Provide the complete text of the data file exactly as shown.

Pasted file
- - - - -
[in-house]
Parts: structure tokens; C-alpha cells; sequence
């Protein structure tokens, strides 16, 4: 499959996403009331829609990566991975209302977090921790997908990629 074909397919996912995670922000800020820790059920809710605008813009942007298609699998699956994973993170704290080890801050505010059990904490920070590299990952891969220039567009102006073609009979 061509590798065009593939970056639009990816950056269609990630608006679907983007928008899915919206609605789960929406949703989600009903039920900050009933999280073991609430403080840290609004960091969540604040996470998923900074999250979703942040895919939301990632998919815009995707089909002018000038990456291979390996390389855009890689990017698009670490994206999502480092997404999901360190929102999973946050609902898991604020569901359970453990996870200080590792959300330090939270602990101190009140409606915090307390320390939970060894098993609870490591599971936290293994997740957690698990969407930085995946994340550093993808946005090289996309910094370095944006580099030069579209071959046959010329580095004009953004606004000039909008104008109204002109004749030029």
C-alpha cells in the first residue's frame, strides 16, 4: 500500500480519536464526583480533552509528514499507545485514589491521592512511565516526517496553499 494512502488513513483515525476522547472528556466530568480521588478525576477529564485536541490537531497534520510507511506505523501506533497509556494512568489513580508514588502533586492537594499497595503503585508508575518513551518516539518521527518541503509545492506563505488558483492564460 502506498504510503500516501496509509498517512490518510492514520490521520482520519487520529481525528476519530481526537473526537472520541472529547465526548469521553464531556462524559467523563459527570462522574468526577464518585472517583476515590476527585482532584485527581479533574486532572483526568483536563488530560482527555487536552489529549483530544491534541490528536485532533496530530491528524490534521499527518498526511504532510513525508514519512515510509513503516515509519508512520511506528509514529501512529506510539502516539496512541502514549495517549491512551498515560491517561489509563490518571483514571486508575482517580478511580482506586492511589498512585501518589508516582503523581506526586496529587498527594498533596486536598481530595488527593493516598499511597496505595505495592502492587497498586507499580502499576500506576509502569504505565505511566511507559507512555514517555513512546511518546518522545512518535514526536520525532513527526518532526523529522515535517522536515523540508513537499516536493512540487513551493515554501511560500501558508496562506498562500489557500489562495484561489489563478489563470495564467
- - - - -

[in-house]
Parts: structure tokens; C-alpha cells; sequence
């Protein structure tokens, strides 16, 4: 499959996403009331829609990566991975209302977090921790997908990629 074909397919996912995670922000800020820790059920809710605008813009942007298609699998699956994973993170704290080890801050505010059990904490920070590299990952891969220039567009102006073609009979 061509590798065009593939970056639009990816950056269609990630608006679907983007928008899915919206609605789960929406949703989600009903039920900050009933999280073991609430403080840290609004960091969540604040996470998923900074999250979703942040895919939301990632998919815009995707089909002018000038990456291979390996390389855009890689990017698009670490994206999502480092997404999901360190929102999973946050609902898991604020569901359970453990996870200080590792959300330090939270602990101190009140409606915090307390320390939970060894098993609870490591599971936290293994997740957690698990969407930085995946994340550093993808946005090289996309910094370095944006580099030069579209071959046959010329580095004009953004606004000039909008104008109204002109004749030029």
C-alpha cells in the first residue's frame, strides 16, 4: 500500500480519536464526583480533552509528514499507545485514589491521592512511565516526517496553499 494512502488513513483515525476522547472528556466530568480521588478525576477529564485536541490537531497534520510507511506505523501506533497509556494512568489513580508514588502533586492537594499497595503503585508508575518513551518516539518521527518541503509545492506563505488558483492564460 502506498504510503500516501496509509498517512490518510492514520490521520482520519487520529481525528476519530481526537473526537472520541472529547465526548469521553464531556462524559467523563459527570462522574468526577464518585472517583476515590476527585482532584485527581479533574486532572483526568483536563488530560482527555487536552489529549483530544491534541490528536485532533496530530491528524490534521499527518498526511504532510513525508514519512515510509513503516515509519508512520511506528509514529501512529506510539502516539496512541502514549495517549491512551498515560491517561489509563490518571483514571486508575482517580478511580482506586492511589498512585501518589508516582503523581506526586496529587498527594498533596486536598481530595488527593493516598499511597496505595505495592502492587497498586507499580502499576500506576509502569504505565505511566511507559507512555514517555513512546511518546518522545512518535514526536520525532513527526518532526523529522515535517522536515523540508513537499516536493512540487513551493515554501511560500501558508496562506498562500489557500489562495484561489489563478489563470495564467